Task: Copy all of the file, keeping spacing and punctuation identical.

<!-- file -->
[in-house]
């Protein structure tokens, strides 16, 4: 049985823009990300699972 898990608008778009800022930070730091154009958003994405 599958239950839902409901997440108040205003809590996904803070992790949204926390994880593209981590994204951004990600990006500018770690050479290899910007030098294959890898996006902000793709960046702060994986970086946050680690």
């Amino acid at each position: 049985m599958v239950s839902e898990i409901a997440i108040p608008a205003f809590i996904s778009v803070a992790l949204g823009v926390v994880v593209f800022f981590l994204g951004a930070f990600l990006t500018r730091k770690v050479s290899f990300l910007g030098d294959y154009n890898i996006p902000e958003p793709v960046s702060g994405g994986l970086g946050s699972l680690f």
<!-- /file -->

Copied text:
[in-house]
């Protein structure tokens, strides 16, 4: 049985823009990300699972 898990608008778009800022930070730091154009958003994405 599958239950839902409901997440108040205003809590996904803070992790949204926390994880593209981590994204951004990600990006500018770690050479290899910007030098294959890898996006902000793709960046702060994986970086946050680690």
């Amino acid at each position: 049985m599958v239950s839902e898990i409901a997440i108040p608008a205003f809590i996904s778009v803070a992790l949204g823009v926390v994880v593209f800022f981590l994204g951004a930070f990600l990006t500018r730091k770690v050479s290899f990300l910007g030098d294959y154009n890898i996006p902000e958003p793709v960046s702060g994405g994986l970086g946050s699972l680690f």